High cost of insurance leading to fewer taxis, say drivers

Taxi drivers very surprised to hear their numbers have dropped by 40% since 2009

Dublin taxi drivers are surprised to hear that the numbers of taxi drivers are down across the country according to the latest figures.

 

Taxi drivers in central Dublin on Monday were very surprised to hear their numbers were down throughout the State.

The apparent abundance of taxis in the capital conceals a decline of more than 40 per cent in recent years.

There were 27,440 active taxi licences last year, a drop from a high of 47,529 in 2009.

James Maguire, an executive member of the Irish Taxi Drivers’ Federation, said the high cost of car insurance was contributing to the decline. “It could be as high as €15,000 for some drivers,’’ he said.

Another reason, he said, was the improvement in the economy, with some drivers returning to work in the construction industry.

He said the National Transport Authority’s review of its “knowledge test’’ and other requirements for taxi drivers should feature a knowledge of Dublin city and its history, neat dress and a clean car.

Dress code

Sitting in his taxi on Cathal Brugha Street, Frank Brown had reservations about a dress code. “I used to work with companies and you had to use their uniform, which made it more expensive,’’ he said.

Like his colleagues, he complained about the cost of insurance. “I am hearing from some colleagues the cost has gone up about €1,000 to between €3,500 and €4,000,’’ he said.

Brown started in the business 24 years ago. “You got a decent wage then,’’ he added. He said he had no objection to people coming into the business providing they were legitimate. “I have seen four or five drivers using the same car and you would not have four or five insurances,’’ he added.

He felt the taxi regulator should be more active in the city centre. “I have never seen the regulator around here in my 24 years,’’ he added.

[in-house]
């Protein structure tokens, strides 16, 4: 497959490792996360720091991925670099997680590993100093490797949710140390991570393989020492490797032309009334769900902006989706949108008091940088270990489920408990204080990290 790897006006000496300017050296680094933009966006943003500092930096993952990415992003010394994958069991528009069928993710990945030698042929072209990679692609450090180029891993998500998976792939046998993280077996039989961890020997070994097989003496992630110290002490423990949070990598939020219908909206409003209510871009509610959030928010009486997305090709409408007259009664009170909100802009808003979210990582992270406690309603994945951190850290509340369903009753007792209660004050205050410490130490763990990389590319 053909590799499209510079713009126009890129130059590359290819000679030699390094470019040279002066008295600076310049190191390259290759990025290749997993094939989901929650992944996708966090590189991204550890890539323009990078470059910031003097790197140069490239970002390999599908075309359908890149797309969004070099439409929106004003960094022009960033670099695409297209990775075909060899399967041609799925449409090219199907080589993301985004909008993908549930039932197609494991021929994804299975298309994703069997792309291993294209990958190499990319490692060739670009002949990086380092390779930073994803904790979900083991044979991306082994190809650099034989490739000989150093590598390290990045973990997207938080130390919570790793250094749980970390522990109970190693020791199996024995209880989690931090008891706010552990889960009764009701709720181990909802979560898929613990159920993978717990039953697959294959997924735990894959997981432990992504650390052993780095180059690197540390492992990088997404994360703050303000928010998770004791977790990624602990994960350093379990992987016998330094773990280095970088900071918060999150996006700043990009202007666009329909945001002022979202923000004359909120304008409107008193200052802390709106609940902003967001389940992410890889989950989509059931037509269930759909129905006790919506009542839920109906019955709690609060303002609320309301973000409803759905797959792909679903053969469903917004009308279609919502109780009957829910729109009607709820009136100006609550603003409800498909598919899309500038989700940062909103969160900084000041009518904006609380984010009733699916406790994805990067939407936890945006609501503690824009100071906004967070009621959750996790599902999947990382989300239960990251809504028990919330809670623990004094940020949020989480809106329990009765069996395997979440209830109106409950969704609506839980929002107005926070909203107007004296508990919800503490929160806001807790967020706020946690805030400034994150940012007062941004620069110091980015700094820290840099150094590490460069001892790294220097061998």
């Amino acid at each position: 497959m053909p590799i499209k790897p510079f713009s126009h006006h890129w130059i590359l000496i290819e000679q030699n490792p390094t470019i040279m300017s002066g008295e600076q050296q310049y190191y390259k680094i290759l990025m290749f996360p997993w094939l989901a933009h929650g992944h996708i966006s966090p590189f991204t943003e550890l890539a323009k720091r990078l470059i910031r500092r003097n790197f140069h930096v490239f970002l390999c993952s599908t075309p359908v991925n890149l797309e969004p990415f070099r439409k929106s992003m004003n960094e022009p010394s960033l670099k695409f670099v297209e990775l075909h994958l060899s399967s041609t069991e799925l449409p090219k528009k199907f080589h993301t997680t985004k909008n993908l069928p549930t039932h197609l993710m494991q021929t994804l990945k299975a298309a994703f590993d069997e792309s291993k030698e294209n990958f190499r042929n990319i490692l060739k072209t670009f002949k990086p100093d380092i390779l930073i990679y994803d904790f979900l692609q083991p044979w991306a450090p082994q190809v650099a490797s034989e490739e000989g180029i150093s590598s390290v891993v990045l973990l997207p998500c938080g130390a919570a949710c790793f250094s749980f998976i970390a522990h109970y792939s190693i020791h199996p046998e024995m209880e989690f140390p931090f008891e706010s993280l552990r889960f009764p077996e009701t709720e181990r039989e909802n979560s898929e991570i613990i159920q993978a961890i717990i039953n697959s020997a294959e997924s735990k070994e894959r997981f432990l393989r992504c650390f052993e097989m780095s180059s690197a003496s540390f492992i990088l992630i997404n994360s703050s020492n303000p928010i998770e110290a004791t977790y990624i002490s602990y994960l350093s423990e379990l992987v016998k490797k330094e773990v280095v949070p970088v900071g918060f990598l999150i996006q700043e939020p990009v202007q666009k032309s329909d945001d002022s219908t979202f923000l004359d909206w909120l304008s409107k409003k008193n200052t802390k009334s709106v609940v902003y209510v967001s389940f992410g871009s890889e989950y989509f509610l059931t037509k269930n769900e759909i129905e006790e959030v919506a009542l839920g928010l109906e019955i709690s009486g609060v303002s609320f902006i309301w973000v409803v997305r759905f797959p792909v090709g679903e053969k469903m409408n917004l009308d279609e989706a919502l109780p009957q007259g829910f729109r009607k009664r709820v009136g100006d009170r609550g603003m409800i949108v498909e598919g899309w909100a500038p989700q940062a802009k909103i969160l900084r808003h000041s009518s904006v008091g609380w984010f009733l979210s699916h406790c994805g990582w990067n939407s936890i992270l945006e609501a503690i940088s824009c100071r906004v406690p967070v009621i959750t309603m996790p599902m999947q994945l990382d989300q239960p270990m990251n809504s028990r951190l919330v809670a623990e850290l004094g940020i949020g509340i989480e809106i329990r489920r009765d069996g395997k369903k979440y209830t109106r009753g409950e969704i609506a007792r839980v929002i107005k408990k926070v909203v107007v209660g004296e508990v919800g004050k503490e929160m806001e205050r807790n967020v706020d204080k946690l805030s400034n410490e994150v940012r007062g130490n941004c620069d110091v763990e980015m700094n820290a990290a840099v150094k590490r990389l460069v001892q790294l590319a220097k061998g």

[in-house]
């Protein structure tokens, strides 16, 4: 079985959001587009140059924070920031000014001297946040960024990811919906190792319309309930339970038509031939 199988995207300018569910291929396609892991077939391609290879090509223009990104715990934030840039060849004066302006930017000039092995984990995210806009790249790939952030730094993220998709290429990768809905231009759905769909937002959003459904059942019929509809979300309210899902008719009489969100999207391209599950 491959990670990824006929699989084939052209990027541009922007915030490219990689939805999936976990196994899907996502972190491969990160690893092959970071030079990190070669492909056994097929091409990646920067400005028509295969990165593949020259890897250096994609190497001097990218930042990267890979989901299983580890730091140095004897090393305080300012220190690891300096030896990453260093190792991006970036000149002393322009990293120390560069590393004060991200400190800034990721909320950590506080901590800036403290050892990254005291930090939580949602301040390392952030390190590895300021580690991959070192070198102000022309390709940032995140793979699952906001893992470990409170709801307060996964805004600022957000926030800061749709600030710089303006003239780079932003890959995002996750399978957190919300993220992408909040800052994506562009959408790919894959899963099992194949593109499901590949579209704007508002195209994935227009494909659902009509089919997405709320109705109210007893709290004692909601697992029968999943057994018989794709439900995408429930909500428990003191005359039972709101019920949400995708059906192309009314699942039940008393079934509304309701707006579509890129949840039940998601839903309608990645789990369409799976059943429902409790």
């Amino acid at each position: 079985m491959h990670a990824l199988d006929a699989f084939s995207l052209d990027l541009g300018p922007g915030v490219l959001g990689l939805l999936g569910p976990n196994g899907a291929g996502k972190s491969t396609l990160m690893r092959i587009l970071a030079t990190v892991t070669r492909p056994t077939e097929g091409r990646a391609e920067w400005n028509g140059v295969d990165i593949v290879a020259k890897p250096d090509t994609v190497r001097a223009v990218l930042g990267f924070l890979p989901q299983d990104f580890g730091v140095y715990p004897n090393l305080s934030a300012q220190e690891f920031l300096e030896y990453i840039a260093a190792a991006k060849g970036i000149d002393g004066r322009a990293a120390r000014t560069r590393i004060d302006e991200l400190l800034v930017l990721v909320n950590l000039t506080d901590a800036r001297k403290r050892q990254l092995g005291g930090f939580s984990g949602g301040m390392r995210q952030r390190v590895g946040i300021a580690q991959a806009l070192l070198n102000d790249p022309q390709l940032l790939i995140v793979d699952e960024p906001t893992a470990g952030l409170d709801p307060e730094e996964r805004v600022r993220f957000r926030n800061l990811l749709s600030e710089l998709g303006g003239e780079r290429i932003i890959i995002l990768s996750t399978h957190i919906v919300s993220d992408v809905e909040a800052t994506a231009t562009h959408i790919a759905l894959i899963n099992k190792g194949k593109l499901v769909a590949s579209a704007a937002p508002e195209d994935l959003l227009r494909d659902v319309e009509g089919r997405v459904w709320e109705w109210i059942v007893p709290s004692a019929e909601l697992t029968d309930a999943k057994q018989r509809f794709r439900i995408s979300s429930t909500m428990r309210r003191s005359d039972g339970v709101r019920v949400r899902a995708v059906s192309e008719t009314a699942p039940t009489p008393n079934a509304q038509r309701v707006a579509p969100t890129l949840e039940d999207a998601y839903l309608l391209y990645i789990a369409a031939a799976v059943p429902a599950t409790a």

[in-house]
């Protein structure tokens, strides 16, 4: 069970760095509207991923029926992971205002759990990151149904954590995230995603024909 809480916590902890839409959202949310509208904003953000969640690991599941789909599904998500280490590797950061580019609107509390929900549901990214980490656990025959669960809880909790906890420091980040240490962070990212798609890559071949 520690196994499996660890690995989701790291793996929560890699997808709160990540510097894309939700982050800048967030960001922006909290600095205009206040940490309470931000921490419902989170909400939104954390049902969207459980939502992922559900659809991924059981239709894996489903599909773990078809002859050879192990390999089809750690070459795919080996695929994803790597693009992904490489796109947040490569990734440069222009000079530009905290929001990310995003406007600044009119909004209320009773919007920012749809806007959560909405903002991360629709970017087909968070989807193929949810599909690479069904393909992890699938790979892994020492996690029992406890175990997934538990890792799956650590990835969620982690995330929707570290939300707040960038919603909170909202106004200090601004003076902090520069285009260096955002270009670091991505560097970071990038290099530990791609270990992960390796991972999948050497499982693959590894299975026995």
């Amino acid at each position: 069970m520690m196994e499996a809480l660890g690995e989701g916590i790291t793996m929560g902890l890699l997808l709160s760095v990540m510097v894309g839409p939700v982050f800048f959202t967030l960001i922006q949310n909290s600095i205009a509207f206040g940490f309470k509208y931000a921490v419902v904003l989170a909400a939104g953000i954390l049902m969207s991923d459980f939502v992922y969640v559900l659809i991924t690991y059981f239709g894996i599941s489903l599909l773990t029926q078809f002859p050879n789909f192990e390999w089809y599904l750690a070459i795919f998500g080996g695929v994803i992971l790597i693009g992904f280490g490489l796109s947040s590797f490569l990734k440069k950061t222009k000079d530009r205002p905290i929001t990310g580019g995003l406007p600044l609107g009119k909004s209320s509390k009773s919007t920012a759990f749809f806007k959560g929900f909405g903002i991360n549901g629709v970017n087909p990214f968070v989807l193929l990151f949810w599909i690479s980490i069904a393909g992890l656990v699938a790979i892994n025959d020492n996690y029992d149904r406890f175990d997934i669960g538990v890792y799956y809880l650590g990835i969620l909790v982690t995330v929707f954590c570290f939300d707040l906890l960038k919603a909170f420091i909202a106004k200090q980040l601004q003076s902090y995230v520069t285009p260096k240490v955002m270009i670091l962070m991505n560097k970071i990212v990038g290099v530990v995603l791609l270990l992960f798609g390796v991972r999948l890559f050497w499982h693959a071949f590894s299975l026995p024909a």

‘Too many drivers’

In Cathedral Street, Dominic Glynn wondered how rigorous the current qualifying test was compared with when he started 15 years ago. “There are too many drivers,’’ he said. “Personally, I don’t mind foreign nationals coming into the game, if they have an adequate knowledge of Dublin and pass the test in the same way as I did.’’

He said some new taxi drivers did not know “half of Dublin’’, adding being a taxi driver required knowledge of the city, manners and respect for customers.

He said those speaking out ran the risk of being called racist. “I’m not a racist,’’ he added. “I have a mixed race baby . . . my partner is from South Africa. ’’

Asked if there were racist taxi drivers, he replied: “Like all walks of life there would be.’’

On Eden Quay, Noel Kerin spoke of how difficult it was to make a living these days, with insurance costs and too many taxis.

He said no licences should be issued to those not prepared to use them. “If they do use them, they will be working 16 and 17-hour days to make a living,’’ he added.

He said there were too many part-time taxi drivers. “There was a time you would not get a licence if you were in full-time employment, but some genius took that away,’’ he added. “There are an awful lot of teachers working in this business.’’